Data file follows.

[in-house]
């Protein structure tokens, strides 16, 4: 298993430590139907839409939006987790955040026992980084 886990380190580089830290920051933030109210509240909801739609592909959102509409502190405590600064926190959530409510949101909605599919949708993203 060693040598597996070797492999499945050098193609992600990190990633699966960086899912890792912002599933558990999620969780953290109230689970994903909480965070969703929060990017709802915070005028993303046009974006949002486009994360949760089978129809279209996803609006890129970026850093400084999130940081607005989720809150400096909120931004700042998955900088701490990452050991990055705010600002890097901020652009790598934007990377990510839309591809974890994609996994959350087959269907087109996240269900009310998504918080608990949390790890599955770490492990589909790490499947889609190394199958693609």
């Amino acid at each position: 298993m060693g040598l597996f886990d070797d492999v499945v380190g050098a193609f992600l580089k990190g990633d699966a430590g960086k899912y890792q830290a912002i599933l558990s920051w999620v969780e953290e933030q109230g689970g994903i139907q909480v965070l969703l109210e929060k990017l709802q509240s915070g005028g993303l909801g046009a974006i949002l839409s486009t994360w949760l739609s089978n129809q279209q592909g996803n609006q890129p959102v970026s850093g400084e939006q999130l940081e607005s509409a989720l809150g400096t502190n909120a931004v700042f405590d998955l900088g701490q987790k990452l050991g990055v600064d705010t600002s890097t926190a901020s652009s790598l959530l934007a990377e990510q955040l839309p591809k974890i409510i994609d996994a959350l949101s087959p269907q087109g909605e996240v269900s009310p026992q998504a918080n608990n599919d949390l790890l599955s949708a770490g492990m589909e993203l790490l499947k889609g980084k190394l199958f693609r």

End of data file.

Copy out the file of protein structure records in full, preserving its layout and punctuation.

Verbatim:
[in-house]
């Protein structure tokens, strides 16, 4: 298993430590139907839409939006987790955040026992980084 886990380190580089830290920051933030109210509240909801739609592909959102509409502190405590600064926190959530409510949101909605599919949708993203 060693040598597996070797492999499945050098193609992600990190990633699966960086899912890792912002599933558990999620969780953290109230689970994903909480965070969703929060990017709802915070005028993303046009974006949002486009994360949760089978129809279209996803609006890129970026850093400084999130940081607005989720809150400096909120931004700042998955900088701490990452050991990055705010600002890097901020652009790598934007990377990510839309591809974890994609996994959350087959269907087109996240269900009310998504918080608990949390790890599955770490492990589909790490499947889609190394199958693609």
């Amino acid at each position: 298993m060693g040598l597996f886990d070797d492999v499945v380190g050098a193609f992600l580089k990190g990633d699966a430590g960086k899912y890792q830290a912002i599933l558990s920051w999620v969780e953290e933030q109230g689970g994903i139907q909480v965070l969703l109210e929060k990017l709802q509240s915070g005028g993303l909801g046009a974006i949002l839409s486009t994360w949760l739609s089978n129809q279209q592909g996803n609006q890129p959102v970026s850093g400084e939006q999130l940081e607005s509409a989720l809150g400096t502190n909120a931004v700042f405590d998955l900088g701490q987790k990452l050991g990055v600064d705010t600002s890097t926190a901020s652009s790598l959530l934007a990377e990510q955040l839309p591809k974890i409510i994609d996994a959350l949101s087959p269907q087109g909605e996240v269900s009310p026992q998504a918080n608990n599919d949390l790890l599955s949708a770490g492990m589909e993203l790490l499947k889609g980084k190394l199958f693609r």